Am I Completely Nuts To Be Seeing That Dress In White And Gold?!

Let science do the talking because our eyes are totally tricking us.

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This photo of a dress has divided the Internet in two, those who see it as blue and black, and those who see it as white and gold

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The fact that a single image could polarize the entire Internet into two aggressive camps is, let’s face it, just another Thursday.

But for the past half-day, people across social media have been arguing about whether a picture depicts a perfectly nice bodycon dress as blue with black lace fringe or white with gold lace fringe. And neither side will budge.

Before we go deeper into this colourful phenomenon, take the poll and the view results of what SAYS readers are seeing:

The social media fight over the dress was so heated that Adobe, the makers of Photoshop, had to step in to put an end to it

The story on Buzzfeed generated the MOST traffic in Buzzfeed history, EVER. That's huge. And it's just a dress.

For further proof, BuzzFeed News got in touch with the original poster, Caitlin McNeill. She confirmed that the colour of the dress, having seen it herself, is actually blue and black!

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So really, why are people seeing the dress in different colours? Isn't it obvious what the 'real' colours are?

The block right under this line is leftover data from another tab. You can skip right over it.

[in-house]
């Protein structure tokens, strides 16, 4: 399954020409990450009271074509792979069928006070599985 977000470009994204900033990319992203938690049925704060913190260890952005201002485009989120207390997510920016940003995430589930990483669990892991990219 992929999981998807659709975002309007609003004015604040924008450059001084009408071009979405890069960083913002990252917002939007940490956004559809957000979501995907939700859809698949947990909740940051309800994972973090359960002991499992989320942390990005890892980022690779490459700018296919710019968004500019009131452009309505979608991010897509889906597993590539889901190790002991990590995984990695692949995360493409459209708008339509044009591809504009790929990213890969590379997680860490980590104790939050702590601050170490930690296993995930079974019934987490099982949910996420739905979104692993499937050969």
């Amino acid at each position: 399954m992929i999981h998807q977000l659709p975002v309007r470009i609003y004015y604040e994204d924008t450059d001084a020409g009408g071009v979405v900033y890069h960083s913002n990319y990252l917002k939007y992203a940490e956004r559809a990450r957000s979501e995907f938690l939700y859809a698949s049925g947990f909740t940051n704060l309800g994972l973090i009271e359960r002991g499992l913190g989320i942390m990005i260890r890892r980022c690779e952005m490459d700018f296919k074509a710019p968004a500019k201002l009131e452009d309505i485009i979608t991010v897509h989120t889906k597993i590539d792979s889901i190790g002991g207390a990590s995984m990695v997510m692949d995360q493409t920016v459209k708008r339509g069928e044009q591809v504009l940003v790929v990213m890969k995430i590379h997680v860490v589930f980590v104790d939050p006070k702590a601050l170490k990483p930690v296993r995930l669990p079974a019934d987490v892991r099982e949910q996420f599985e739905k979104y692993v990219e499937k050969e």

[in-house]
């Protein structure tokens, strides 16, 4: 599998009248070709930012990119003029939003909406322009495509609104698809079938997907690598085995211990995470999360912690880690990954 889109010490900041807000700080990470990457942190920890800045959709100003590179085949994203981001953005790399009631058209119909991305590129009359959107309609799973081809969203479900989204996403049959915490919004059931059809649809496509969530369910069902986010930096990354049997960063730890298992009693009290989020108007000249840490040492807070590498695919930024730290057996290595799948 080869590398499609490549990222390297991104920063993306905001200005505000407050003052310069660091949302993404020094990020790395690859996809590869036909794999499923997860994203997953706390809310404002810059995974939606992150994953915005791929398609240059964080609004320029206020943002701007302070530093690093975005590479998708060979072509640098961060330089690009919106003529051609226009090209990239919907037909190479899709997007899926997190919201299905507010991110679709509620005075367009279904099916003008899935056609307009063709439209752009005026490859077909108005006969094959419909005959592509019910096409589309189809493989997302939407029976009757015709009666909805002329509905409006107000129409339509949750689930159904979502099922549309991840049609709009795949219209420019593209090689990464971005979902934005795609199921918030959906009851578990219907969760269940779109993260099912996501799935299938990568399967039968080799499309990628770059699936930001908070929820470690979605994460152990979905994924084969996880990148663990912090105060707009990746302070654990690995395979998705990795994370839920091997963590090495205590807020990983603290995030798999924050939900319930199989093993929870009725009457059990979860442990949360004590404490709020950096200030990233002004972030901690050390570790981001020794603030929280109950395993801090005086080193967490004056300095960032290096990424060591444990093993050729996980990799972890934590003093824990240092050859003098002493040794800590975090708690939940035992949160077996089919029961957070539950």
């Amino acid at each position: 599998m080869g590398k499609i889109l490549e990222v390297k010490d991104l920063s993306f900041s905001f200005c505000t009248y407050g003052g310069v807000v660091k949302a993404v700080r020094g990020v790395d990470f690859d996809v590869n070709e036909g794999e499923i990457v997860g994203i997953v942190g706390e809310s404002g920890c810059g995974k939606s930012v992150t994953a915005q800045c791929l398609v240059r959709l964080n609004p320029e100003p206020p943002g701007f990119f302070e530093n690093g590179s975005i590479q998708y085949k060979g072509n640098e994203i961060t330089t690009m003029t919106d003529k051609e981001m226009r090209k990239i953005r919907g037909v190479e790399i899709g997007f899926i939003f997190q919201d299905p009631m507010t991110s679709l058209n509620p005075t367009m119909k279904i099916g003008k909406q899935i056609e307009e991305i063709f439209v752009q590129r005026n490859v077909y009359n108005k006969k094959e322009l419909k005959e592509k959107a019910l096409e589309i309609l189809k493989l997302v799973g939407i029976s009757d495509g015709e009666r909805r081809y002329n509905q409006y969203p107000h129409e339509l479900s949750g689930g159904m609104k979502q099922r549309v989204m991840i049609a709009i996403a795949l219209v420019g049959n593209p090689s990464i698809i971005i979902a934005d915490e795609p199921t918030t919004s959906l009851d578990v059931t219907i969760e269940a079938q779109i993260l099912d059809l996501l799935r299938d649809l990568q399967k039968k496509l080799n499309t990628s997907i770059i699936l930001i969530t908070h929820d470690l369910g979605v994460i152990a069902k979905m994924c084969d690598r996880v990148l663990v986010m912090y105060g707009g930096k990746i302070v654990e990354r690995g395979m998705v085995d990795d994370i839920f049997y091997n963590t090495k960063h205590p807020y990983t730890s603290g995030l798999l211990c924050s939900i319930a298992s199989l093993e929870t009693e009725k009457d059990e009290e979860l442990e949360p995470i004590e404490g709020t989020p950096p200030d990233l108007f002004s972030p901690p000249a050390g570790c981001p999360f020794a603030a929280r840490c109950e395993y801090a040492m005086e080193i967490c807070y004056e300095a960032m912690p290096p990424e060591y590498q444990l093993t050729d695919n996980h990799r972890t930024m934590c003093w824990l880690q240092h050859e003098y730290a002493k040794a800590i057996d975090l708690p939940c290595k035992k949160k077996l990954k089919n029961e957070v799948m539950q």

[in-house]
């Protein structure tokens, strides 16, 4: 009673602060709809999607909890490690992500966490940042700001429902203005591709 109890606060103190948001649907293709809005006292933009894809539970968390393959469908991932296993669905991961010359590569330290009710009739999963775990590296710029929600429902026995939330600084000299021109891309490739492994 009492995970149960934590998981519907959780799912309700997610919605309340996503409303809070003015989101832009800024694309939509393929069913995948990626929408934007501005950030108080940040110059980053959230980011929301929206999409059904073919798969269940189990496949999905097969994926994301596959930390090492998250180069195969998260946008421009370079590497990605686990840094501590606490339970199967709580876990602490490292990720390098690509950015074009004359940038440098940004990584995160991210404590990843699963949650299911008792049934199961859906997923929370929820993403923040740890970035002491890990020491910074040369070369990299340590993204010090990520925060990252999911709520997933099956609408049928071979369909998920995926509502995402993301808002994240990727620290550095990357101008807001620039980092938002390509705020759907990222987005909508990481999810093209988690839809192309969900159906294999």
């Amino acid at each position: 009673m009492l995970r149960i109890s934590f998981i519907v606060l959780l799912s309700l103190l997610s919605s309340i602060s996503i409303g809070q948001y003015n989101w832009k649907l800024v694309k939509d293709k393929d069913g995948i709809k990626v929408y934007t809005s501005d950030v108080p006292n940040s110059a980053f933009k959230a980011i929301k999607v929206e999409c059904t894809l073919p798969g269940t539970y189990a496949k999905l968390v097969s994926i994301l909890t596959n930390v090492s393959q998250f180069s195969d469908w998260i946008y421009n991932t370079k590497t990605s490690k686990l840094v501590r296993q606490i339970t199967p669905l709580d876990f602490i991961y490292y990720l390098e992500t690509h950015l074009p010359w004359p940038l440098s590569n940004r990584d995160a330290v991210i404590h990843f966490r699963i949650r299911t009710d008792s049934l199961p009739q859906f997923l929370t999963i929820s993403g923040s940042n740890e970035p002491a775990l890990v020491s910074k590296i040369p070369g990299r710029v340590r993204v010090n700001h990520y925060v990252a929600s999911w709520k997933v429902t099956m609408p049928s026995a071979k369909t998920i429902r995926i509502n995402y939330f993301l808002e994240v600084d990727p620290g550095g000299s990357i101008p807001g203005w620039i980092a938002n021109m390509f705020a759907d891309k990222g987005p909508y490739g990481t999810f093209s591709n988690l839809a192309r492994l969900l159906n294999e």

The answer to that question varies.

Explanation 1: The person who took the photo either overexposed it or, most likely, adjusted it after taking it, pumping up the brightness and contrast (or shadows and lights) in her phone, which made it appear white and gold.

Explanation 2: The reason people are seeing the dress in different colours is probably it has something to do with the two different types of cells that sense light in your eyes.

Raw data courtesy of the Colour and Vision Research Laboratories (CVRL), UCL

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Your retina is comprised of rods and cones. Rods are more sensitive to light, but see shapes and not color. Cones are sensitive to color, but less sensitive to light — i.e. in darker conditions, you're seeing more with rods than cones. You have three sizes of cones, blue (smallest) to red (biggest), as seen on the graph above.

What determines how the dress appears to my eyes?

Whether the dress appears as blue/black or white/gold depends on whether your eye has more rods or cones, and also the ambient lighting conditions in the room. (This is thanks to the different colors that are produced by additive and subtractive color mixing.) Different people have different balances of rods and cones — most notably color-blind weirdos like myself — hence different people seeing different colors, and families brutally murdering each other over this mess.